Even before The Blair Witch Project hit theaters in 1999, it had already made a major impact on the history of horror films. Its production company, Haxan, is credited with essentially inventing viral marketing, and though the film didn't invent the found footage genre, it inspired countless knock-offs, homages, and imitations to follow.
The Blair Witch Project - directed by friends Daniel Myrick and Eduardo Sánchez - follows three college filmmakers to Burkittsville, Maryland, in their attempt to document the local legend of the Blair Witch. The students, Heather Donahue, Michael C. Williams, and Joshua Leonard (all played by actors of the same names), search for clues about the myth, but end up getting lost in the woods and hunted by unseen forces. According to the movie's opening title card, the final cut is made from reels of lost film discovered by police after the trio went missing in 1994.
Despite lackluster reviews from critics and some filmgoers, the movie grossed over $248 million on a $60,000 budget. Arguably, the greatest legacy of The Blair Witch Project isn't the impact it had on horror movies, but on movie marketing for decades to come. The key to the film's success was the way it blurred the line between fiction and fact, convincing people that what they saw might very well be real.
Here's a look at some of the best and most audacious promotional stunts and viral marketing tactics that were used to make The Blair Witch Project such a groundbreaking hit.
After the promo documentary about the Blair Witch generated a great deal of intrigue and obsession, the creators decided to explore the lore of this convincing yet fictitious urban legend. To flesh out the believability of their eventual found footage film, they started Blairwitch.com, one of the first ever examples of a viral movie marketing website. The site added great detail to the legend to further whet the appetites of fans ahead of the film's release.
Written in the form of a timeline, the "mythology" section of the site didn't give any clues that the legend was a modern-day fabrication. Instead, it was written with all the earnestness of so many conspiracy-filled, urban legend fan sites. It goes through the beginnings of the lore surrounding the witch, Elly Kedward, the events of The Blair Witch Project, and the mysterious disappearance of Donahue, Leonard, and Williams. The timeline text even includes links to other bits of lore, fake wood carvings, and fabricated newspaper clippings - giving it a cohesive, fully developed feeling.
Shortly before the release of The Blair Witch Project, a 44-minute faux documentary was created by Artisan and the filmmakers. Similar in style to the short documentary promo that aired on IFC, the project was called Curse of the Blair Witch. The doc used talking head interviews, a fully fleshed-out fake history of the town in which the film takes place, and fake newspaper clippings to explain the history of the witch and the disappearance of the students in the film.
The Curse of the Blair Witch aired on the Sci-Fi channel (now branded as SyFy) shortly before the film's limited-release premiere. It became the most-watched special the network had ever aired up to that point. It was not presented as promotional material and contained no disclaimers regarding its fictional subject matter. It fully obfuscated the question of whether or not The Blair Witch Project was real.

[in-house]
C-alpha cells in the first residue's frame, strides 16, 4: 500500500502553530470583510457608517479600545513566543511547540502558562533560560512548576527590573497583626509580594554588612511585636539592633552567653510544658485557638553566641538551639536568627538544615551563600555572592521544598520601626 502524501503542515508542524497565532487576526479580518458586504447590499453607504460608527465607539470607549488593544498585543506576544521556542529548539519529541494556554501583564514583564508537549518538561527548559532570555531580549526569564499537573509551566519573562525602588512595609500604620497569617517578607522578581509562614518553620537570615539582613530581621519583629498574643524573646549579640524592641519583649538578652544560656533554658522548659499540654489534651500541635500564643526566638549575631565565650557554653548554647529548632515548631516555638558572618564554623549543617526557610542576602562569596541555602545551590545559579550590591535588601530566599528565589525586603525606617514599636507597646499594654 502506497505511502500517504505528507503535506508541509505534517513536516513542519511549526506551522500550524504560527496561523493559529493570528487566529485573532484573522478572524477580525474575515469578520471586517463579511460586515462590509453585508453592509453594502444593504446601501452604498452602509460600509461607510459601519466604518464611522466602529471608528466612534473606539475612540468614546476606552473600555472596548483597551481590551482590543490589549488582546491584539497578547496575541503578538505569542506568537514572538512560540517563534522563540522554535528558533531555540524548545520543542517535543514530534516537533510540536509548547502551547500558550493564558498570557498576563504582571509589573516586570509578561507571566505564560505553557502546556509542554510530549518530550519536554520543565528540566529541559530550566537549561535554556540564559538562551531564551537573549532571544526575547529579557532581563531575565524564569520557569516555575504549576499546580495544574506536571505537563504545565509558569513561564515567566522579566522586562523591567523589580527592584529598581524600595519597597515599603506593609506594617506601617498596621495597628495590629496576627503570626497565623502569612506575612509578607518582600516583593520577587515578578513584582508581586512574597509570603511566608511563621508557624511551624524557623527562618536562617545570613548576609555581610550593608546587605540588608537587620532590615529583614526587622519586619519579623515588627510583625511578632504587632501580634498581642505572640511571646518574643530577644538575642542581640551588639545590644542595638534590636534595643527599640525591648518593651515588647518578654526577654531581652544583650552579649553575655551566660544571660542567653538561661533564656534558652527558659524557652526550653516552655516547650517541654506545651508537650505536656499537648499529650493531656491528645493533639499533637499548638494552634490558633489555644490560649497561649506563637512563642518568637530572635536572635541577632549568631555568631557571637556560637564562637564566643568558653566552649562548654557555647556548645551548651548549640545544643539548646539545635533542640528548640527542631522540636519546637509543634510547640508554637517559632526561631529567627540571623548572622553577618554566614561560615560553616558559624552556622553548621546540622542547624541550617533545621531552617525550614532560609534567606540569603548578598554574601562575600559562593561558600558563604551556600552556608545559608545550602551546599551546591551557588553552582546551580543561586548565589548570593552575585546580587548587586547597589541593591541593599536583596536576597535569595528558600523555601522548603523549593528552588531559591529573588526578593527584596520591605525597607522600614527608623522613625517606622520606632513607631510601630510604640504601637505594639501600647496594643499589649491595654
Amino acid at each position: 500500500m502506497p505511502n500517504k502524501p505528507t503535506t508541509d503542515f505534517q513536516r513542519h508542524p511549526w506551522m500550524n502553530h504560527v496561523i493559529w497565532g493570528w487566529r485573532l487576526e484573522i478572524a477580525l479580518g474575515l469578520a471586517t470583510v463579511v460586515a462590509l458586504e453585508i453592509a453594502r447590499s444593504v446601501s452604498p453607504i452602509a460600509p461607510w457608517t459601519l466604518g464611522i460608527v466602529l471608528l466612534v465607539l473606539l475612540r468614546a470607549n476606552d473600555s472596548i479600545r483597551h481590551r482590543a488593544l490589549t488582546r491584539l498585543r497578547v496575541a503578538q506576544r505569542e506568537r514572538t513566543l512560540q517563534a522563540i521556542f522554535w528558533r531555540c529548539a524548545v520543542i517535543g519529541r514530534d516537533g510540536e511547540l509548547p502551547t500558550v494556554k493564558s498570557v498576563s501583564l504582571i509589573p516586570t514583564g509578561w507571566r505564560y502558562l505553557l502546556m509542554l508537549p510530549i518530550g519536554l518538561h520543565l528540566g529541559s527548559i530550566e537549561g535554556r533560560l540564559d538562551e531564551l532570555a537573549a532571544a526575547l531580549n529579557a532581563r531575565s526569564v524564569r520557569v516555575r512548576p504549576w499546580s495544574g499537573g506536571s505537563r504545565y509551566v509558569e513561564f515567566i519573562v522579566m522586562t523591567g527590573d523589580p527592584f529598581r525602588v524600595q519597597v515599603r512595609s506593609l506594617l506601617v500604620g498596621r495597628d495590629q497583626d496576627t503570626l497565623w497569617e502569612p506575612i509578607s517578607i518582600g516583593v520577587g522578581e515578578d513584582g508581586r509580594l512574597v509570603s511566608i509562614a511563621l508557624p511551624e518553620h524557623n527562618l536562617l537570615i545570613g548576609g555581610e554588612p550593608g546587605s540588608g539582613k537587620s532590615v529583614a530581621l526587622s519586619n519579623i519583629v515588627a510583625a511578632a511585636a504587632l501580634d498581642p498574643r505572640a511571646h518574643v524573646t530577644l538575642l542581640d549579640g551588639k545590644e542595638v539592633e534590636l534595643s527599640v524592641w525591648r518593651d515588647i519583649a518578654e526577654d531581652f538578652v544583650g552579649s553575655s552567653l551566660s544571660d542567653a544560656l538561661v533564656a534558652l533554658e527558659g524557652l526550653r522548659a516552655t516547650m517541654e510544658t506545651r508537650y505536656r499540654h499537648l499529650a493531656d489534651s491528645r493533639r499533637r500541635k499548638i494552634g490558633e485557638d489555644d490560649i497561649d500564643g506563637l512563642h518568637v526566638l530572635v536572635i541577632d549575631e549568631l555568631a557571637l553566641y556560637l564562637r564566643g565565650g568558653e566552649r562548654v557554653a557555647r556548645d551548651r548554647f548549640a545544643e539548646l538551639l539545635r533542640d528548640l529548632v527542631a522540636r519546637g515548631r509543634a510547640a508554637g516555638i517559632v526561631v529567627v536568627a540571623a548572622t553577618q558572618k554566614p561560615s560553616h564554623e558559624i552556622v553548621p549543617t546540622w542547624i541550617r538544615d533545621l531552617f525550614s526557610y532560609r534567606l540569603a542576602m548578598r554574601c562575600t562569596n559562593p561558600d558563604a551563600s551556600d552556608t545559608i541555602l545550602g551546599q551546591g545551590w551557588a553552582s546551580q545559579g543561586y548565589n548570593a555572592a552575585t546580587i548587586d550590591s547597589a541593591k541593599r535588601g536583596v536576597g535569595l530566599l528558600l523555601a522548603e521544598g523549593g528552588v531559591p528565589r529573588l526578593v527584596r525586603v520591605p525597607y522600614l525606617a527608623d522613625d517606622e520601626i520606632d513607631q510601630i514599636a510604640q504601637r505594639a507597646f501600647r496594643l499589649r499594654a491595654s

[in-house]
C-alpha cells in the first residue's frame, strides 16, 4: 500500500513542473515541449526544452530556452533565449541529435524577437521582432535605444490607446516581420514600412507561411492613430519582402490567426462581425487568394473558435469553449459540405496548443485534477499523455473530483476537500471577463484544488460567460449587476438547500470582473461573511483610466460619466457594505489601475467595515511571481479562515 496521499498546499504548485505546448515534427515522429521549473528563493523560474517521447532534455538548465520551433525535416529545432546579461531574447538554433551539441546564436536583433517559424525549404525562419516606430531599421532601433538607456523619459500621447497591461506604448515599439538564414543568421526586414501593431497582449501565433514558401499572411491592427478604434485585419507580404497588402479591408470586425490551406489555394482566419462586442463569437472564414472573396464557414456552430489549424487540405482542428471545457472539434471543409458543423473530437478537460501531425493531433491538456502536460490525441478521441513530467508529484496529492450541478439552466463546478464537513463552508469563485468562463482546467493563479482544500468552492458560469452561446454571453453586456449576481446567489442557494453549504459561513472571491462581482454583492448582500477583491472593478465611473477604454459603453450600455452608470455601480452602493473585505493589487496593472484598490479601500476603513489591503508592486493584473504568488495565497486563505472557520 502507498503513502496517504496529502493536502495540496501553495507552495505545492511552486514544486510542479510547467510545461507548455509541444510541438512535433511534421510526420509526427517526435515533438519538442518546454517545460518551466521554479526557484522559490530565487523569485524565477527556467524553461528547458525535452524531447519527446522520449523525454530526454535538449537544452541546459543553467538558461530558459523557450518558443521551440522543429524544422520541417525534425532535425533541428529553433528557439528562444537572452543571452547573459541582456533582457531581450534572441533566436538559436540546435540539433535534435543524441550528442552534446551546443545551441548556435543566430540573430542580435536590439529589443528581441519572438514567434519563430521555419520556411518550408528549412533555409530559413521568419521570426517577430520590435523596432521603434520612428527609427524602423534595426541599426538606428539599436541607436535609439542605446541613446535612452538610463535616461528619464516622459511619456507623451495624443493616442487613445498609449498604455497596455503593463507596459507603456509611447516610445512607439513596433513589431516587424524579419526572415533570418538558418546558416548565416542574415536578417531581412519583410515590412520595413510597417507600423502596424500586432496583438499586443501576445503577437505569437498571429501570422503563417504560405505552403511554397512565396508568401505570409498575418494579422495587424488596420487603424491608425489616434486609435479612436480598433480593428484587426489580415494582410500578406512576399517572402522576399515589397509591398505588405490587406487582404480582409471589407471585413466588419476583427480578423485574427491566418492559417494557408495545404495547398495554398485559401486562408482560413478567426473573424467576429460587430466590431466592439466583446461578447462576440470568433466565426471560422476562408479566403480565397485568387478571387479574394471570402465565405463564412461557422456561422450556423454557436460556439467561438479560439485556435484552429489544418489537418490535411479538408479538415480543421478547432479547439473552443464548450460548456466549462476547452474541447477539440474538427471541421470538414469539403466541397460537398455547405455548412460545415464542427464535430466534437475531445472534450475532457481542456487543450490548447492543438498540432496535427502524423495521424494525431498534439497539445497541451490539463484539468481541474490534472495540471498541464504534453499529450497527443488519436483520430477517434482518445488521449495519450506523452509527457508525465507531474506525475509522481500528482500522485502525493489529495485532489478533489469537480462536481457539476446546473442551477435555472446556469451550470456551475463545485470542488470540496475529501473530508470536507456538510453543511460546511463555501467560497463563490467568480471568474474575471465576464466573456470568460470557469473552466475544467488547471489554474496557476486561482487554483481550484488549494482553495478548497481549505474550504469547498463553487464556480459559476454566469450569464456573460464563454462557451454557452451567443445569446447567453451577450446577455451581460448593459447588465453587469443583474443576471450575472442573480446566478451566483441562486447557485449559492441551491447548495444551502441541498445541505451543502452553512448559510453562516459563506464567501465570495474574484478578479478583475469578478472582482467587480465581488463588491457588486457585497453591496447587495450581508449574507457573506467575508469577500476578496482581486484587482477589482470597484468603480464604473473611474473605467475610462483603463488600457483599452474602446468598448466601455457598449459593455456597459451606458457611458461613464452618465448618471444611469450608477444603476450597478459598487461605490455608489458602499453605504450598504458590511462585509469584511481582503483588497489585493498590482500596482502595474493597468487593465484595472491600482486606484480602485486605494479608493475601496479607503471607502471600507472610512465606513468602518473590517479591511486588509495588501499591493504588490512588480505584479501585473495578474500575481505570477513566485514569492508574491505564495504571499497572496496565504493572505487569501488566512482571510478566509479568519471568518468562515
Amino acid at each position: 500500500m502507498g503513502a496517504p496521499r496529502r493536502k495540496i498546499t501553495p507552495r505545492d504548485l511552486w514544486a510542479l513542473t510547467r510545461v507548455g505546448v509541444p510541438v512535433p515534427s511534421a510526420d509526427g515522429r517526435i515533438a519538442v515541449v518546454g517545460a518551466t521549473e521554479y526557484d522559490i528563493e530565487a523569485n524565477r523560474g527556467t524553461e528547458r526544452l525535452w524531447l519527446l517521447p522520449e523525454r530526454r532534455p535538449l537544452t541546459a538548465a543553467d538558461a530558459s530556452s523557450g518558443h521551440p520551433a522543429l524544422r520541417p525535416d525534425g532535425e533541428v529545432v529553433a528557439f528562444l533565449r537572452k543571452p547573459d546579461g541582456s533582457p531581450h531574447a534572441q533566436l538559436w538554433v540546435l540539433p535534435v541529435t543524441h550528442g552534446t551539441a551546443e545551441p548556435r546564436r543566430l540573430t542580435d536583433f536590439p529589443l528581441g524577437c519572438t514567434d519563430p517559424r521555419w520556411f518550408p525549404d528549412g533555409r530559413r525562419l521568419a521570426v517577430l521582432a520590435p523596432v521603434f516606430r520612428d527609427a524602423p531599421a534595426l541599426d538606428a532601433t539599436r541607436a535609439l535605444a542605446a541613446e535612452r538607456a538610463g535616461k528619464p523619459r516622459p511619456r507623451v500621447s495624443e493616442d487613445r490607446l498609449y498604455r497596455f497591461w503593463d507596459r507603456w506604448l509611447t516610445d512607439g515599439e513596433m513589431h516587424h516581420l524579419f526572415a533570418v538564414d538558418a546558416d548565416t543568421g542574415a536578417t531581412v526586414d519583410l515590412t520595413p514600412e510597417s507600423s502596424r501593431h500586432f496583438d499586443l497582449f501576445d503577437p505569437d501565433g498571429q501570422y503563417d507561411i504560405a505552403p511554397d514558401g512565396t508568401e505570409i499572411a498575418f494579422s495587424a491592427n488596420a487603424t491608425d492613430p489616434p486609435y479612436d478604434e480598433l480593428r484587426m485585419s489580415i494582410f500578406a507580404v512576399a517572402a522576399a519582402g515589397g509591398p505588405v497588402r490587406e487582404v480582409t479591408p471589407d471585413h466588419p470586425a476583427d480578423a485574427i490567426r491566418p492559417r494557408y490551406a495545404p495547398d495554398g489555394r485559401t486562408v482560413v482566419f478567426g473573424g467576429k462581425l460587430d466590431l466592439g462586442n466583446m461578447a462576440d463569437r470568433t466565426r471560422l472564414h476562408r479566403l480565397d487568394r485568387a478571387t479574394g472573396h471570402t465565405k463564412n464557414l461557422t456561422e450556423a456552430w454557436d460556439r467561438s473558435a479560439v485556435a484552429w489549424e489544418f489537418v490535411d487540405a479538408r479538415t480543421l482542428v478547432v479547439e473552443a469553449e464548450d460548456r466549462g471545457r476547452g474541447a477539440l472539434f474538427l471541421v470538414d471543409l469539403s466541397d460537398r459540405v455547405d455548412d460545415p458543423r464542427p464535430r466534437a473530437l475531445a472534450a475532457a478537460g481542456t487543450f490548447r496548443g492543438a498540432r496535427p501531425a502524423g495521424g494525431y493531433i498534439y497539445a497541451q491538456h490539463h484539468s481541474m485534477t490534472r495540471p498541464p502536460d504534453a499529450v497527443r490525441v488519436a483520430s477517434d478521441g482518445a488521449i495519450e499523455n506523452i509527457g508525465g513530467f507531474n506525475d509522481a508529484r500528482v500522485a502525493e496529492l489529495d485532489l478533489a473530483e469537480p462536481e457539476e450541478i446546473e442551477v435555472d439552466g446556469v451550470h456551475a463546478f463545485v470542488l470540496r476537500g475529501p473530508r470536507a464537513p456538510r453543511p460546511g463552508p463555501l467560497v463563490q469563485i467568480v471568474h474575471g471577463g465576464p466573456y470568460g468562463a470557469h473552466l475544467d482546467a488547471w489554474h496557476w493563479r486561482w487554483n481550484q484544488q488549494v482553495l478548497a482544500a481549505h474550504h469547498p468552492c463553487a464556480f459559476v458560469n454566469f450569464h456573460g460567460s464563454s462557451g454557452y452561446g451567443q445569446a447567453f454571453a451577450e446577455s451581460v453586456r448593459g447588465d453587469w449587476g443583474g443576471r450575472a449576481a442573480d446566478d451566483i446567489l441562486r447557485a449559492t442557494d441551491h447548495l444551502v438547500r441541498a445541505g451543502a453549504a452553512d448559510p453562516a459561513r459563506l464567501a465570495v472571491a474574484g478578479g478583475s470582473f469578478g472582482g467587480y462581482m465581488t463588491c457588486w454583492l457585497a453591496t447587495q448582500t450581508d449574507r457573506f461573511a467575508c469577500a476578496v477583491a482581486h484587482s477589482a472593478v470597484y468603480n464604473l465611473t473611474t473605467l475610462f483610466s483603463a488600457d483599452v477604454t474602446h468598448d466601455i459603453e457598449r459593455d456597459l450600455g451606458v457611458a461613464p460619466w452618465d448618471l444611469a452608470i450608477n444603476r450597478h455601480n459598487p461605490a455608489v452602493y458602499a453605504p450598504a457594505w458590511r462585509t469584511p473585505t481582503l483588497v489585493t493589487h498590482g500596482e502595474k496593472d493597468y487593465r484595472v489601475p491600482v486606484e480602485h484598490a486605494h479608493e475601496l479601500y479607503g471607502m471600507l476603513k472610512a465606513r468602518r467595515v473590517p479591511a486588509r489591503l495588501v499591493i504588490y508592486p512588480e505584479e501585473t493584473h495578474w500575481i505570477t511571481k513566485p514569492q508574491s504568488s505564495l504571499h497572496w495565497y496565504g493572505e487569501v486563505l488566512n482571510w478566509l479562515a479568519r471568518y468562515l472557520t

By the time Artisan was controlling the bulk of the promotion for the film, the studio wanted to make it seem like the three stars of the film had legitimately gone missing. Perhaps the most convincing stunt was somehow getting IMDB to update the actors' profiles to list them as "missing, presumed dead."
Producer Gregg Hale told The Week that it was a "pretty brilliant" stunt on Artisan's part, though "there was definitely evidence out there that [the actors] were still alive."
The ruse worked so well that some people refused to believe the actors hadn't perished, even when they were standing right in front of them. At a screening event with the lead actress in Los Angeles, executive producer Kevin Foxe tried unsuccessfully to convince an audience member that Heather was alive and well:
I said "This is Heather, you’re talking to her." He wouldn’t believe it. She showed him her ID. He’s like, "No, no, no, you’re not..." The internet was the truth [back then]. It was like a second library.
While pirated uploads of films and internet spoilers are the scourge of modern Hollywood, for the team of ambitious marketing guerrillas behind The Blair Witch Project, they were actually the tools of their grassroots advertising campaign. There was a huge underground market for bootlegs among the hardcore film community in the 1990s, and executive producer Kevin J. Foxe knew about its potential to influence word of mouth.
Foxe also knew that some of the underpaid techs who worked at post-production houses often made unauthorized copies of film prints to watch at home and share with friends. When he commissioned the 35mm print of The Blair Witch Project that would be screened at the 1999 Sundance Film Festival, Foxe allegedly told the printers to "make copies, show it to your friends, do whatever you want."